John Sartin’s intricate, finely formed pieces are wearable art inspired by nature. I love the detail and thought that goes into each and every one of his designs. He’s a native of Albuquerque, New Mexico (Rio’s beloved hometown) and recently answered a few of my questions about his work, his inspiration, and his new book, The Complete Photo Guide to Making Metal Jewelry.
Heather Apodaca: How did you get started as a jeweler?
John Sartin: I started working with my hands at a young age by working on cars and eventually joined the Navy as a jet mechanic. During college, I enrolled in Metals 101 taught by Julie Jerman-Melka, an amazing metalsmith, and I knew I had finally found what I had been looking for.
By then I was frustrated and tired of school. So I walked away from formal training and started to learn things on my own through books and trial and error. In 2002 I quit my job and moved back to Albuquerque. In 2004 I started a new life as an artist and gypsy of the show circuits.
HA: How would you describe your work?
JS: Unique heirloom-quality designs expressed through traditional techniques.
HA: Where do you look for inspiration in creating new work?
JS: Nature is a big inspiration in my work, as well as using traditional techniques in unexpected ways. I love to make designs that challenge people’s perceptions. For example torch firing enamels to make something resembling old ivory.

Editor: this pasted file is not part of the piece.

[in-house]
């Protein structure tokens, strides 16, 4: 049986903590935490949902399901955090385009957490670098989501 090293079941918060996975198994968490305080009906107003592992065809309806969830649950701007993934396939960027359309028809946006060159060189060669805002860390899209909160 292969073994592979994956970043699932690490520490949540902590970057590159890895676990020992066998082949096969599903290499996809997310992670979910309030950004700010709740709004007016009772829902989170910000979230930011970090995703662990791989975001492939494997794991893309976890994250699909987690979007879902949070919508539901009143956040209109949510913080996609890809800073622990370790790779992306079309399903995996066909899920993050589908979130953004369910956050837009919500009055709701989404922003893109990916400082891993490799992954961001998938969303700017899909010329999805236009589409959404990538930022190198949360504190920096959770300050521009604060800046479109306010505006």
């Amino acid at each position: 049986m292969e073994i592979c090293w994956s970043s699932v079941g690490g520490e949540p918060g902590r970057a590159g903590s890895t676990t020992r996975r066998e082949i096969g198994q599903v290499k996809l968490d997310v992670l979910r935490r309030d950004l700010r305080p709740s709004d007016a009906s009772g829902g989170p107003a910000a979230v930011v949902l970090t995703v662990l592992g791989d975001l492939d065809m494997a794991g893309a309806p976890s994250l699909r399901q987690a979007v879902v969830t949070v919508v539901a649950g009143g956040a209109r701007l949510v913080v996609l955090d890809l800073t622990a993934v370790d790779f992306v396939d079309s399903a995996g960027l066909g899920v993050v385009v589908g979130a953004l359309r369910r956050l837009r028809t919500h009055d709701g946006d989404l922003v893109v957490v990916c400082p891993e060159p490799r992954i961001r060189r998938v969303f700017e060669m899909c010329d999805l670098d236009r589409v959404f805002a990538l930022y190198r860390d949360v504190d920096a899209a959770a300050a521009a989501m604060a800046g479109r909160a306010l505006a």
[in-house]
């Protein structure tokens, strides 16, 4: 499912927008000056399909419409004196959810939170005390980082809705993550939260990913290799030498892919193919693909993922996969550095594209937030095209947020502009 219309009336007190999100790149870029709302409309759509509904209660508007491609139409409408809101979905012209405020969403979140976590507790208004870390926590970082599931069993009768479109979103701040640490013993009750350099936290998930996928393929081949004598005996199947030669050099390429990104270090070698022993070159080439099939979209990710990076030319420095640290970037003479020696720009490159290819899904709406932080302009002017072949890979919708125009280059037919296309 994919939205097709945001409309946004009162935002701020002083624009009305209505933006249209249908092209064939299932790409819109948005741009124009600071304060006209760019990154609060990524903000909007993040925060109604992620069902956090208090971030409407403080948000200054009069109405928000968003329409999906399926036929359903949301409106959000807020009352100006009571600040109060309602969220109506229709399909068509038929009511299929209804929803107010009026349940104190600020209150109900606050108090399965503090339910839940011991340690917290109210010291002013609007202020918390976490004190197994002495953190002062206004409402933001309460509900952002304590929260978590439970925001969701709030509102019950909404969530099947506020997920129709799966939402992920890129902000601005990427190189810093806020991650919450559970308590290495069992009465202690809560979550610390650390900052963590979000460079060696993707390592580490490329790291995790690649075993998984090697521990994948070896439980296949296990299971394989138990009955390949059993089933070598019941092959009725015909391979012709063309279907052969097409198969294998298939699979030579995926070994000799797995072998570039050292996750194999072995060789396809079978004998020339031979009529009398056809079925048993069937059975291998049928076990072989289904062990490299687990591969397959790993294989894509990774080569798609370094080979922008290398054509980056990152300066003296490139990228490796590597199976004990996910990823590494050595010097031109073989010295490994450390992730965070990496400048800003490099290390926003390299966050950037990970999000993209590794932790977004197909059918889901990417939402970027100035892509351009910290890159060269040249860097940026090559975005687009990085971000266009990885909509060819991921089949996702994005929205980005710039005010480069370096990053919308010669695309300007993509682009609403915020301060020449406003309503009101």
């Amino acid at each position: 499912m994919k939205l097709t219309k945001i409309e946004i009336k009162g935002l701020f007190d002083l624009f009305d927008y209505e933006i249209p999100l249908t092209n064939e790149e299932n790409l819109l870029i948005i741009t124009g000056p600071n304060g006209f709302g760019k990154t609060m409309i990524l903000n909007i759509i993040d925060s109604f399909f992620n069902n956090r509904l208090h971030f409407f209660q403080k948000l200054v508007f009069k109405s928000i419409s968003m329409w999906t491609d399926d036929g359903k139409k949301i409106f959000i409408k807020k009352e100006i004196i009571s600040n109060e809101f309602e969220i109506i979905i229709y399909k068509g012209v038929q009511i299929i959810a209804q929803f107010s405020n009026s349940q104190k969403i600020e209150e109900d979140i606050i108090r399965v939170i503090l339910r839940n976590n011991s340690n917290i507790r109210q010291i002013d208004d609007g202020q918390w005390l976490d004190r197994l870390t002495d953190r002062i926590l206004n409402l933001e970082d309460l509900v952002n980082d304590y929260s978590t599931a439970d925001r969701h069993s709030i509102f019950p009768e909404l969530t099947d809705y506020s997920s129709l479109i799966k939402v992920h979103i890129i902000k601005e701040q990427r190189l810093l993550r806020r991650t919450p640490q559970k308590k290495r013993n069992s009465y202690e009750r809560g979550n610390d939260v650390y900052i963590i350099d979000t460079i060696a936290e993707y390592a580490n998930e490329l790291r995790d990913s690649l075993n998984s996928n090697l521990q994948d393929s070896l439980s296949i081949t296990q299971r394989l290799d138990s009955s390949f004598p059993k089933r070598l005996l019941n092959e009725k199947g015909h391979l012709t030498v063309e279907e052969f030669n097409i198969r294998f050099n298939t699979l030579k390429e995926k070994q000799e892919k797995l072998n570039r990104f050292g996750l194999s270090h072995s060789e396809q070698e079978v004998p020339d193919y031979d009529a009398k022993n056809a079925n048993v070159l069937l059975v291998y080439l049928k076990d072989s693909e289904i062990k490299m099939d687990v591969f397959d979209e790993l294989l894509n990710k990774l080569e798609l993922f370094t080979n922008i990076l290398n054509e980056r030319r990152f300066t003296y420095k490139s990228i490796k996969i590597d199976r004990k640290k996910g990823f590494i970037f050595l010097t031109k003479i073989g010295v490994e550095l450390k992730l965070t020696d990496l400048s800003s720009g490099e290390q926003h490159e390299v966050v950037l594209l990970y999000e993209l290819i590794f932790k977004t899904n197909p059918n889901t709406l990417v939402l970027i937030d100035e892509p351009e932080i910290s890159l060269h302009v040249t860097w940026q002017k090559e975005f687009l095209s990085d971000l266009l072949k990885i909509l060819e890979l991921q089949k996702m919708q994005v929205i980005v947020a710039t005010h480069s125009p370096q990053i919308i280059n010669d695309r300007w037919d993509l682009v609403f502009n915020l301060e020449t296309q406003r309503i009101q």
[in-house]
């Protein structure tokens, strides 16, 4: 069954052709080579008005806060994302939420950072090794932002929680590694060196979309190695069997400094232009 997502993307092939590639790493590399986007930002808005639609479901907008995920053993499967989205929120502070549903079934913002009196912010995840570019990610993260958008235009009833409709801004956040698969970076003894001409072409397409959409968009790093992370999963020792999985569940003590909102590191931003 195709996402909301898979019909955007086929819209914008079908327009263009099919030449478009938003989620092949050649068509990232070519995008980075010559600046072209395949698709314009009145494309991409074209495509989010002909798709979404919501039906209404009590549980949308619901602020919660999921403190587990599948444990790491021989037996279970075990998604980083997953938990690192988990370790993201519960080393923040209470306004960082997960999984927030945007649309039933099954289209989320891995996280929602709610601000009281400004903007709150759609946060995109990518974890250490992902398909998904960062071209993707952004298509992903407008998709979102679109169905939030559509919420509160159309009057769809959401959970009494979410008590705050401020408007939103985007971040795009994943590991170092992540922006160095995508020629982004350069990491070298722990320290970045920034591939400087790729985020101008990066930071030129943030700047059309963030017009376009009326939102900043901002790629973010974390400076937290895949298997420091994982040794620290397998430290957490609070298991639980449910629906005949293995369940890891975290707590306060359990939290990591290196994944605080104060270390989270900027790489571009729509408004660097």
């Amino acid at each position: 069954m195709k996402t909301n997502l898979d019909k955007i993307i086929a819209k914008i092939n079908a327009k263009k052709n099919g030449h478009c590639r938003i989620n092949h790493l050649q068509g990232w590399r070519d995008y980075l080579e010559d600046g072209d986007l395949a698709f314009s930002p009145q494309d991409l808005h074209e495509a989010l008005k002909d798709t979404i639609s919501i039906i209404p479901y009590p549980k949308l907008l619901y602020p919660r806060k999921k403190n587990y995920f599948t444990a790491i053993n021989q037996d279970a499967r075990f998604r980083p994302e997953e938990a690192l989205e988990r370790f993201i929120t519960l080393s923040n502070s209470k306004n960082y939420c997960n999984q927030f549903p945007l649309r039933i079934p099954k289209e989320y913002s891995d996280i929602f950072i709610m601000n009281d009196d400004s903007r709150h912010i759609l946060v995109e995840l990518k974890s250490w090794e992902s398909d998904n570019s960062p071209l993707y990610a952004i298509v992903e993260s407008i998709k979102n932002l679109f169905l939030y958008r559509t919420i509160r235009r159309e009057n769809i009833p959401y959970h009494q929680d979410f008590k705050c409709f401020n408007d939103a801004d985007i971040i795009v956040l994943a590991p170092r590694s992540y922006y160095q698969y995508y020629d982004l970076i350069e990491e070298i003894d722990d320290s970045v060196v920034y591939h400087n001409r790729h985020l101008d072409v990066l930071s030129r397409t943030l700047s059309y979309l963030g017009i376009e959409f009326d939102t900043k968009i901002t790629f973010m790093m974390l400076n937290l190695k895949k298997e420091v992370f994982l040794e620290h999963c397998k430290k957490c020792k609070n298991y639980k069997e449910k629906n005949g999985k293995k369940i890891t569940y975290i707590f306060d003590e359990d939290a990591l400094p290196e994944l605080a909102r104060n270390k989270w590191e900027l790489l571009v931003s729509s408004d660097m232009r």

HA: Do you have a favorite material to work with?
JS: At one time I would have said fine silver or high karat gold, but I have recently developed a love affair with mokumé gane, not only the metal but the entire process from scratch.
HA: How about a favorite tool?
JS: That’s hard, kind of like choosing a favorite child. I will give you my top 3: My granulation cutter, my hammers and most recently my Fretz stake set.
HA: What is currently on your bench?
JS: It’s mostly cluttered with an inventory of current series in various forms of completion for upcoming shows, but in the corner under the sketch book is the beginnings of a new line in progress.
HA: You wrote a book. Congratulations! Can you tell us a little about it and how it came to be?
JS: This project came to me a year ago through a recommendation from Lexi Erickson, who is a contributing editor for Lapidary Journal Jewelry Artist (thanks again, Lexi).
The book is titled The Complete Photo Guide to Making Metal Jewelry and will hit bookstore shelves in April. It is comprised of step-by-step, up-close photographs and concise instruction that will not overwhelm the beginner with technical terms and concepts. It is focused at anyone who wants to learn how to make handcrafted jewelry with minimal tools or may just want to learn a new technique.
Although there are many, many more advanced techniques that are not covered in this book, those that are covered will give the reader a good foundation to build on. There are 10 projects included (ring, pendants, pins, necklace) that all use the techniques presented in the book, as well as an inspirational gallery of some of the top metalsmiths in the field.